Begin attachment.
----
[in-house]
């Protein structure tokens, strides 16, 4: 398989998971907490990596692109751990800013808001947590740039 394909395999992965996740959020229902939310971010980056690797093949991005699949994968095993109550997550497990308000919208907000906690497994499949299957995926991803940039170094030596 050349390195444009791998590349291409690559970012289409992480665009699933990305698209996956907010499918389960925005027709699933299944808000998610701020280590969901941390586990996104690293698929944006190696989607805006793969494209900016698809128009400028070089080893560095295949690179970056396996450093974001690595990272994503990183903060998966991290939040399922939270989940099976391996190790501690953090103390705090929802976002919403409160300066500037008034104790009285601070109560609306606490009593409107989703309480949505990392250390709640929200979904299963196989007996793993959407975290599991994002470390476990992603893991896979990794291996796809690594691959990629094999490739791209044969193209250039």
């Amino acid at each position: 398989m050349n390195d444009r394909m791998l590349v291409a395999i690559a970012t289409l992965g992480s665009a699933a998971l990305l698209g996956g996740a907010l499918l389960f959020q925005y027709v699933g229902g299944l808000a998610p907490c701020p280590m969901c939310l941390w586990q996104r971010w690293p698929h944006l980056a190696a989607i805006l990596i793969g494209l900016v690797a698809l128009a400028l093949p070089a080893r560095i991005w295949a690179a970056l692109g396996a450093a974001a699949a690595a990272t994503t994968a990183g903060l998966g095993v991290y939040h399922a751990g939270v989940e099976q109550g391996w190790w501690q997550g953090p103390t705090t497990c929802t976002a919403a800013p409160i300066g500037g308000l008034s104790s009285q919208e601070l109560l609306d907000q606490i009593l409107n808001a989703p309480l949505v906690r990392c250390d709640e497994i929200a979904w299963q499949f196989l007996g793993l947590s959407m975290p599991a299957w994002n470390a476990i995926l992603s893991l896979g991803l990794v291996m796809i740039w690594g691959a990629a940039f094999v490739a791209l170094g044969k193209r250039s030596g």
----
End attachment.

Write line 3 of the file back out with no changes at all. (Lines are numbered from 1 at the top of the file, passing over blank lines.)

């Amino acid at each position: 398989m050349n390195d444009r394909m791998l590349v291409a395999i690559a970012t289409l992965g992480s665009a699933a998971l990305l698209g996956g996740a907010l499918l389960f959020q925005y027709v699933g229902g299944l808000a998610p907490c701020p280590m969901c939310l941390w586990q996104r971010w690293p698929h944006l980056a190696a989607i805006l990596i793969g494209l900016v690797a698809l128009a400028l093949p070089a080893r560095i991005w295949a690179a970056l692109g396996a450093a974001a699949a690595a990272t994503t994968a990183g903060l998966g095993v991290y939040h399922a751990g939270v989940e099976q109550g391996w190790w501690q997550g953090p103390t705090t497990c929802t976002a919403a800013p409160i300066g500037g308000l008034s104790s009285q919208e601070l109560l609306d907000q606490i009593l409107n808001a989703p309480l949505v906690r990392c250390d709640e497994i929200a979904w299963q499949f196989l007996g793993l947590s959407m975290p599991a299957w994002n470390a476990i995926l992603s893991l896979g991803l990794v291996m796809i740039w690594g691959a990629a940039f094999v490739a791209l170094g044969k193209r250039s030596g």